film review: boyhood
Richard Linklater’s newest gem, the flick Boyhood, has really caused quite a stir in the film and media industry. It’s being hailed as one of the best movies of the decade; Rotten Tomatoes has rated it at 99%, and Roger and Ebert writer Matt Zoller Seitz gives it 4 stars. Linklater has been working on the film for 12 years, following around the same actors, and focusing on what it’s like to grow up as a young man in America. As film critic Kyle Buchanan writes for Vulture, Boyhood was shot in ‘three – or four-day increments for the last twelve years,’ thus, to say this movie is highly anticipated would be ‘an understatement, since few films have been teased as long as this one.’
Boyhood is about young Mason, played by newcomer Ellar Coltrane, who is a boy growing up in a disjointed family. His mother, played by Patricia Arquette, has clearly left their father, played by Ethan Hawke, and had Mason and his older sister Samantha (played by Linklater’s own daughter Lorelei Linklater) when she was very young. We watch all of Mason’s big and small moments – whether it be his haircuts, his time at school being bullied, the first time he tries beer, or his high school graduation. All these moments will seem familiar to audience members at least in some way because we’ve all experienced growing up. We see the family in turmoil. We watch ‘the failed marriages, the financial woes, the abuse of alcohol and drugs, sibling love and feuding’. Hawke’s character bluntly tells Mason, while they are on a brother, sister and father bowling excursion, that they can’t use bumpers because ‘life doesn’t give you bumpers!’ This rings true throughout Boyhood; nothing in life, or in this film, is given any padding – Mason, in growing up, is constantly forced to do things he doesn’t want to do, to experience things he doesn’t know how to handle just yet, and sometimes goes without back-up until it’s too late. It’s just like life.
The film feels, at times, writes Leigh Paatsch of The Herald Sun, like ‘nothing much happens … Aside from life itself.’ But Linklater balances these trivial and important moments with care, and the nothingness that is sometimes on screen ‘turns out to be really something.’
There are the achingly authentic scenes of domestic abuse, first love being lost, and of Mason’s mother struggling to find her way in life. Arquette’s portrayal of a fraught single mother is haunting and beautiful. She explains to Mason near the end of the film, while he’s packing up to leave for college, that she expected there would be ‘much more’ to life than the pivotal moments such as graduating from school, getting married, having kids and getting divorced. She breaks down in tears and gives us no solution to these worries, and we are left feeling just as lost as she is.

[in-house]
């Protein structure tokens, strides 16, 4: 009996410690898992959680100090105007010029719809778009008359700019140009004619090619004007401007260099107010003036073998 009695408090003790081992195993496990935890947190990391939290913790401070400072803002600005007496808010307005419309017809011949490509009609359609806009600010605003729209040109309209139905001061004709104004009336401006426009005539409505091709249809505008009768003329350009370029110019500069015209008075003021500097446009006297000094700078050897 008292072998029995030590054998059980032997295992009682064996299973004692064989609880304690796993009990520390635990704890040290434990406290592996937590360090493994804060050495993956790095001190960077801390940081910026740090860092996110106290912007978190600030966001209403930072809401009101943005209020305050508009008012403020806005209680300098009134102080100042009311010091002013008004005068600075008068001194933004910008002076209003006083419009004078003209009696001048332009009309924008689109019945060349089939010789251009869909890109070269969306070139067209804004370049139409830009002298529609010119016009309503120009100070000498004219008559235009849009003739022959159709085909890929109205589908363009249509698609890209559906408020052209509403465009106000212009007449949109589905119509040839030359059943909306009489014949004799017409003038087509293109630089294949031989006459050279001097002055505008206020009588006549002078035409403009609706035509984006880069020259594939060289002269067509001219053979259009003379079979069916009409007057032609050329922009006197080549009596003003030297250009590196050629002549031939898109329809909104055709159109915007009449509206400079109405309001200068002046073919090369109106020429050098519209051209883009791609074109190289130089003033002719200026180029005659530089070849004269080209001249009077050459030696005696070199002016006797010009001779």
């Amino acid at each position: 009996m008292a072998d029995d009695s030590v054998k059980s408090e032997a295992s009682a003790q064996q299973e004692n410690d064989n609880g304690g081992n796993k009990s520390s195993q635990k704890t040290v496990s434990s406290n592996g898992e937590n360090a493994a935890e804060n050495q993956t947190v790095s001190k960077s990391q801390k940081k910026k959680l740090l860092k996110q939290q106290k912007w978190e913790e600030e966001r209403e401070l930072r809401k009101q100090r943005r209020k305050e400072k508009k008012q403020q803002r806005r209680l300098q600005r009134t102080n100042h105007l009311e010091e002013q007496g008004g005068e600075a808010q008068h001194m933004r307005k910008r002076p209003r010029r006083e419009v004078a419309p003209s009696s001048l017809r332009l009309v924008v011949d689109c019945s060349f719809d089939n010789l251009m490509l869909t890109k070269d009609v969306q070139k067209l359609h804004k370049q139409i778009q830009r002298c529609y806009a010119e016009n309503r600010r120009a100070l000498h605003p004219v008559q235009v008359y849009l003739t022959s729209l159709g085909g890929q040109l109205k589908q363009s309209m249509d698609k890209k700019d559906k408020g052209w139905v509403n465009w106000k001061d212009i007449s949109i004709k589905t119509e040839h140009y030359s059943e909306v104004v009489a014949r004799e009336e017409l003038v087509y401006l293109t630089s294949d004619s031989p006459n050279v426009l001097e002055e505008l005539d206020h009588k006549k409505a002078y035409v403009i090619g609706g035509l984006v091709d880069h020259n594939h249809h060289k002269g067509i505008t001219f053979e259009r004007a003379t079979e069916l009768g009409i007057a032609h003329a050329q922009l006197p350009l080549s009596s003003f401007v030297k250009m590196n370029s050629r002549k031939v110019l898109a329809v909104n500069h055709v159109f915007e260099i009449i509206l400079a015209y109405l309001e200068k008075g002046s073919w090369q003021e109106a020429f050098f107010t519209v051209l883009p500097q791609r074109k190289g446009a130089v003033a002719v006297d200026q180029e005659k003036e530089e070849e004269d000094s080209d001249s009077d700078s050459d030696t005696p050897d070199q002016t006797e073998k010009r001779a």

The film fails in one important way, however — its title. Boyhood barely grasps the reality of what the film really is. It certainly couldn’t just be called Life, because it focuses too much on young Mason himself as opposed to equally focusing on the family and the society around him as a whole. However, the film certainly could be titled Childhood – a much less gender specific title which actually suits the film quite well. Mason’s sister is a prominent character for most of the story and only disappears, and is then seen sparingly, when she goes to college in the last quarter of the film. My criticism does not stand alone either. The title ‘and choice of protagonist have been criticised … for unthinkingly confirming that heterosexual men are at the centre of the universe.’ Boyhood redeems itself of this failure though, by actually being about much more than this, so it is a shame really that the title lingers in such a negative way.
Boyhood feels not like a movie but like life itself – a truly magnificent achievement indeed. As Matt Zoller Seitz so delicately puts it, the film forces us, as an audience of both life and the film, to accept the fact that ‘if life is “about” anything, it’s about realising and accepting … that everything is fleeting.’ All moments linger in time but then also fly by without warning and we are left asking — what happened to all that time we thought we had? What happened to my childhood?